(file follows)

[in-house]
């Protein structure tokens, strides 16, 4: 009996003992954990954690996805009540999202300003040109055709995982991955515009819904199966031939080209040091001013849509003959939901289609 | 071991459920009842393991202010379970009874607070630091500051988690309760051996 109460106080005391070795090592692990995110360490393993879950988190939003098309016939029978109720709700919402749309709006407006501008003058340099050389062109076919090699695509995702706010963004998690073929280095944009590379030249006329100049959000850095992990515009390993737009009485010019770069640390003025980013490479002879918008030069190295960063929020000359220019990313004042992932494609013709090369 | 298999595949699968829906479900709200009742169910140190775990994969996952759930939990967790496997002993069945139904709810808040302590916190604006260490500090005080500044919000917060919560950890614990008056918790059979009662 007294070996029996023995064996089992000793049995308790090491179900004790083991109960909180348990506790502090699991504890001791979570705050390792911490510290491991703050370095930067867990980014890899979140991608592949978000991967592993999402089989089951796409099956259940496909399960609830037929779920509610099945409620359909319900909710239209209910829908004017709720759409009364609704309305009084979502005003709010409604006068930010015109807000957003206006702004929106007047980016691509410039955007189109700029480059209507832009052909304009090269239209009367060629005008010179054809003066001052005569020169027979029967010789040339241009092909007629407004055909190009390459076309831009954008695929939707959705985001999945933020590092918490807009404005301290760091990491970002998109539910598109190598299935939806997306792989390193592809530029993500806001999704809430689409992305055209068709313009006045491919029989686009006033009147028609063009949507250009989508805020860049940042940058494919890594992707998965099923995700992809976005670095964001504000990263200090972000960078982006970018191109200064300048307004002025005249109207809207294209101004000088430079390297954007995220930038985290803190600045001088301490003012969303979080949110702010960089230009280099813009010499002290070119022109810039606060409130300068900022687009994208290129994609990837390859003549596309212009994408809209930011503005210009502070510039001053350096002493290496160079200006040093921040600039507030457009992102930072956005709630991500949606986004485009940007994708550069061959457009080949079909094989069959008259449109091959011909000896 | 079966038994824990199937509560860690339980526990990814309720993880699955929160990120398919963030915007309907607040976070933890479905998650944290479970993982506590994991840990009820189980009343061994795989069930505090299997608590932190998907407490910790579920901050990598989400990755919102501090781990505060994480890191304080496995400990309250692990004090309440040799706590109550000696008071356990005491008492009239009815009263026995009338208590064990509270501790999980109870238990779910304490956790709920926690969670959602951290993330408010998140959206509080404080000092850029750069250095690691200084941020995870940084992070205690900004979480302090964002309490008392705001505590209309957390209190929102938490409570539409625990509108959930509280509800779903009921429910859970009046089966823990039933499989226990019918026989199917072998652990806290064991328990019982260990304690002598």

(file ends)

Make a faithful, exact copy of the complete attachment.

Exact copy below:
[in-house]
């Protein structure tokens, strides 16, 4: 009996003992954990954690996805009540999202300003040109055709995982991955515009819904199966031939080209040091001013849509003959939901289609 | 071991459920009842393991202010379970009874607070630091500051988690309760051996 109460106080005391070795090592692990995110360490393993879950988190939003098309016939029978109720709700919402749309709006407006501008003058340099050389062109076919090699695509995702706010963004998690073929280095944009590379030249006329100049959000850095992990515009390993737009009485010019770069640390003025980013490479002879918008030069190295960063929020000359220019990313004042992932494609013709090369 | 298999595949699968829906479900709200009742169910140190775990994969996952759930939990967790496997002993069945139904709810808040302590916190604006260490500090005080500044919000917060919560950890614990008056918790059979009662 007294070996029996023995064996089992000793049995308790090491179900004790083991109960909180348990506790502090699991504890001791979570705050390792911490510290491991703050370095930067867990980014890899979140991608592949978000991967592993999402089989089951796409099956259940496909399960609830037929779920509610099945409620359909319900909710239209209910829908004017709720759409009364609704309305009084979502005003709010409604006068930010015109807000957003206006702004929106007047980016691509410039955007189109700029480059209507832009052909304009090269239209009367060629005008010179054809003066001052005569020169027979029967010789040339241009092909007629407004055909190009390459076309831009954008695929939707959705985001999945933020590092918490807009404005301290760091990491970002998109539910598109190598299935939806997306792989390193592809530029993500806001999704809430689409992305055209068709313009006045491919029989686009006033009147028609063009949507250009989508805020860049940042940058494919890594992707998965099923995700992809976005670095964001504000990263200090972000960078982006970018191109200064300048307004002025005249109207809207294209101004000088430079390297954007995220930038985290803190600045001088301490003012969303979080949110702010960089230009280099813009010499002290070119022109810039606060409130300068900022687009994208290129994609990837390859003549596309212009994408809209930011503005210009502070510039001053350096002493290496160079200006040093921040600039507030457009992102930072956005709630991500949606986004485009940007994708550069061959457009080949079909094989069959008259449109091959011909000896 | 079966038994824990199937509560860690339980526990990814309720993880699955929160990120398919963030915007309907607040976070933890479905998650944290479970993982506590994991840990009820189980009343061994795989069930505090299997608590932190998907407490910790579920901050990598989400990755919102501090781990505060994480890191304080496995400990309250692990004090309440040799706590109550000696008071356990005491008492009239009815009263026995009338208590064990509270501790999980109870238990779910304490956790709920926690969670959602951290993330408010998140959206509080404080000092850029750069250095690691200084941020995870940084992070205690900004979480302090964002309490008392705001505590209309957390209190929102938490409570539409625990509108959930509280509800779903009921429910859970009046089966823990039933499989226990019918026989199917072998652990806290064991328990019982260990304690002598």